by Norvin Dickerson

On YouTube
Canadian snipers shoot Taliban

barely visible behind craggy
rocks.  Their bodies launch, spin.
Wow! Eh! exclaims

the spotter. Only creatures I ever killed
were squirrels.

When the frustrations of studying
got to me, I left the house for a bank
overlooking oak trees. They were there

sneaks hiding on the other side
of limbs. I sat down, a slight upward
angle. Might have been ashamed
I used a .410 shotgun instead
of a .22 rifle. I wasn’t though. Arlevia,
our cook, could get the buckshot out.

She wanted them. Quiet as the ground,
I waited them out, for their fear
to subside and them to skitter.

One posed on top of a limb
and I squeezed off a shot.
Fell to the ground

a soft thud. I retrieved each
one and the waiting game began
again. Did they mock me? On the way home

I felt the warmth of their bodies
in the back sack of my hunting jacket
staining the canvas, waiting for Arlevia’s

corn, okra, flour, tomatoes and potatoes
to bring their flavor to life.

Norvin Dickerson is a native of Monroe, North Carolina, who practiced law in Charlotte before retiring to Black Mountain, North Carolina. He began writing poetry ten years ago but has only recently begun submitting poems. His poems have been published in Rapid River, where he won a poetry contest, and his poem on Vincent Van Gogh is to be published in Main Street Rag.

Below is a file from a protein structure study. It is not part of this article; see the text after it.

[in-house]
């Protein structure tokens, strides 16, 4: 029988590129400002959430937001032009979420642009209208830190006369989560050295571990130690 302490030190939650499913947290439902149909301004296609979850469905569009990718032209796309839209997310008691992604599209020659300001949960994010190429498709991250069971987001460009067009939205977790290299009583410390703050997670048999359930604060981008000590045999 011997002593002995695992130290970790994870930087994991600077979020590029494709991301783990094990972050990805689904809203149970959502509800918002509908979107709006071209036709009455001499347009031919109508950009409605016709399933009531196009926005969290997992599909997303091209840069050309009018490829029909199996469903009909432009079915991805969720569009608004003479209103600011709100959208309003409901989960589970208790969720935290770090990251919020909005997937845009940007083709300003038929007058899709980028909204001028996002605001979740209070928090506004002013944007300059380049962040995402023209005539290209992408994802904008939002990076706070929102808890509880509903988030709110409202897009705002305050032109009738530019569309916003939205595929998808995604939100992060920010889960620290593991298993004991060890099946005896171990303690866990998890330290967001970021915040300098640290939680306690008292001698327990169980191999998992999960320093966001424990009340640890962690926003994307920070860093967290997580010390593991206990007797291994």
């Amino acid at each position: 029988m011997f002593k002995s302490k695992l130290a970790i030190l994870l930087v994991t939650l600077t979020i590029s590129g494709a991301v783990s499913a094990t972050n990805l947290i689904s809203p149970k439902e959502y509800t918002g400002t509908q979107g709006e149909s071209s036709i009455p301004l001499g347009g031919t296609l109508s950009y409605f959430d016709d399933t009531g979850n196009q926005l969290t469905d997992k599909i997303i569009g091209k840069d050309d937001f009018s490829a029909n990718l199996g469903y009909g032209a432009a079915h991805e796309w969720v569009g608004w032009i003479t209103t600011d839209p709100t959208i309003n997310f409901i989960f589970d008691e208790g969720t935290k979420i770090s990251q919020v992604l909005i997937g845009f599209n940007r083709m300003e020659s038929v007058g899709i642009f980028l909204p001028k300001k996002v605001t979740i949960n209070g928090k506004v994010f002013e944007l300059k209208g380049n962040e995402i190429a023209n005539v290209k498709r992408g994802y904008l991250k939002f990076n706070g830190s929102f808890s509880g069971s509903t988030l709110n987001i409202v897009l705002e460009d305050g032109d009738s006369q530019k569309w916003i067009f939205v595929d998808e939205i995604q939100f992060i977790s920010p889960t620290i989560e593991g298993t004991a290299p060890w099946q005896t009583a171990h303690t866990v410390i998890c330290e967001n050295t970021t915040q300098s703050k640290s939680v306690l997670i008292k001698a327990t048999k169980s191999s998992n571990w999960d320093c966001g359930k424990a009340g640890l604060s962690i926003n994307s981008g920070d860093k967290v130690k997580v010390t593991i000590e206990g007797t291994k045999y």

About Squirrels—In Cathy Smith Bowers' Great Smokies class this spring, several classmates wrote about squirrels: how pesky they were raiding birdfeeders. It brought back memories of hunting squirrels as a boy. The poem begins with a war scene. As a veteran, I am ambivalent about war. One of my other poems in the class was about waging war with unmanned drones in Afghanistan. I titled my chapbook for Cathy's class “Target Practice.” I also am ambivalent about killing animals even when their meat is used for food.